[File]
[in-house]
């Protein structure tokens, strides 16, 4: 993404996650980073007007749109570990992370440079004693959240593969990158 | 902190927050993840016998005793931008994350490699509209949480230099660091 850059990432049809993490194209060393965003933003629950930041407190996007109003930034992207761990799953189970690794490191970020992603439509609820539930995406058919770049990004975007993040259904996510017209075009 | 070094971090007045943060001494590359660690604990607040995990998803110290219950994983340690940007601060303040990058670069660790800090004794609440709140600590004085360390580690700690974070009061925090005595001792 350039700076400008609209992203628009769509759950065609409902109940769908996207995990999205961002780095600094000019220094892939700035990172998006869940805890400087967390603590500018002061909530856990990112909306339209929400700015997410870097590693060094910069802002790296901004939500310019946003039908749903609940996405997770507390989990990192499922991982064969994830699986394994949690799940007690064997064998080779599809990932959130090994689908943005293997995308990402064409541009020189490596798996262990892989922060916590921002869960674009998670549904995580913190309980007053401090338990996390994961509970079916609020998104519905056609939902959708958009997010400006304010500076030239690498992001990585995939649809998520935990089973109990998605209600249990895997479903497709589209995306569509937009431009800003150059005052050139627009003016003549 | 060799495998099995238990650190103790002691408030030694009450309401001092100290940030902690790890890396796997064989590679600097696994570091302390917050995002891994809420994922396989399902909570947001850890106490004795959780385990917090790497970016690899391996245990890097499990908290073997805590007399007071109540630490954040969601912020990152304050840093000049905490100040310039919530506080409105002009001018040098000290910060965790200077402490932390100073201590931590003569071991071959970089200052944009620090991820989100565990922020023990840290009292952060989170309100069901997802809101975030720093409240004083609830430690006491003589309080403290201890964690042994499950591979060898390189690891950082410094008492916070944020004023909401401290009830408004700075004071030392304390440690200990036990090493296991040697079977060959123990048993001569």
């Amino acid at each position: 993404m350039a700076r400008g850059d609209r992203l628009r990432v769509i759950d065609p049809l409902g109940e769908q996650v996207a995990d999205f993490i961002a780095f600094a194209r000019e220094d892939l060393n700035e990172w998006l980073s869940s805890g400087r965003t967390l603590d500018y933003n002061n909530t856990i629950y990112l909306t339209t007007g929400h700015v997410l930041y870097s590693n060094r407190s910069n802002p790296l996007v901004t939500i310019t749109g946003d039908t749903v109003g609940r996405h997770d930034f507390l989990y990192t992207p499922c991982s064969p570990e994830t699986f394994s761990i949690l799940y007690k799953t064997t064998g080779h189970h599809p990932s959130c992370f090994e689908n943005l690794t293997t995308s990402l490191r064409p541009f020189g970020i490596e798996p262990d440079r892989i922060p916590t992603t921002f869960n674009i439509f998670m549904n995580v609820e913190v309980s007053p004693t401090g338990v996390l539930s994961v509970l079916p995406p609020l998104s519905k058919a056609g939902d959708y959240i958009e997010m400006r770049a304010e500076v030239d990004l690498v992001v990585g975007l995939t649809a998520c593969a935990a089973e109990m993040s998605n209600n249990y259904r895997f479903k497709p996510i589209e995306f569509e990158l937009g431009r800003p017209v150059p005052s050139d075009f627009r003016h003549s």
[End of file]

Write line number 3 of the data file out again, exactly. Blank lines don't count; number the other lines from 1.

């Amino acid at each position: 993404m350039a700076r400008g850059d609209r992203l628009r990432v769509i759950d065609p049809l409902g109940e769908q996650v996207a995990d999205f993490i961002a780095f600094a194209r000019e220094d892939l060393n700035e990172w998006l980073s869940s805890g400087r965003t967390l603590d500018y933003n002061n909530t856990i629950y990112l909306t339209t007007g929400h700015v997410l930041y870097s590693n060094r407190s910069n802002p790296l996007v901004t939500i310019t749109g946003d039908t749903v109003g609940r996405h997770d930034f507390l989990y990192t992207p499922c991982s064969p570990e994830t699986f394994s761990i949690l799940y007690k799953t064997t064998g080779h189970h599809p990932s959130c992370f090994e689908n943005l690794t293997t995308s990402l490191r064409p541009f020189g970020i490596e798996p262990d440079r892989i922060p916590t992603t921002f869960n674009i439509f998670m549904n995580v609820e913190v309980s007053p004693t401090g338990v996390l539930s994961v509970l079916p995406p609020l998104s519905k058919a056609g939902d959708y959240i958009e997010m400006r770049a304010e500076v030239d990004l690498v992001v990585g975007l995939t649809a998520c593969a935990a089973e109990m993040s998605n209600n249990y259904r895997f479903k497709p996510i589209e995306f569509e990158l937009g431009r800003p017209v150059p005052s050139d075009f627009r003016h003549s």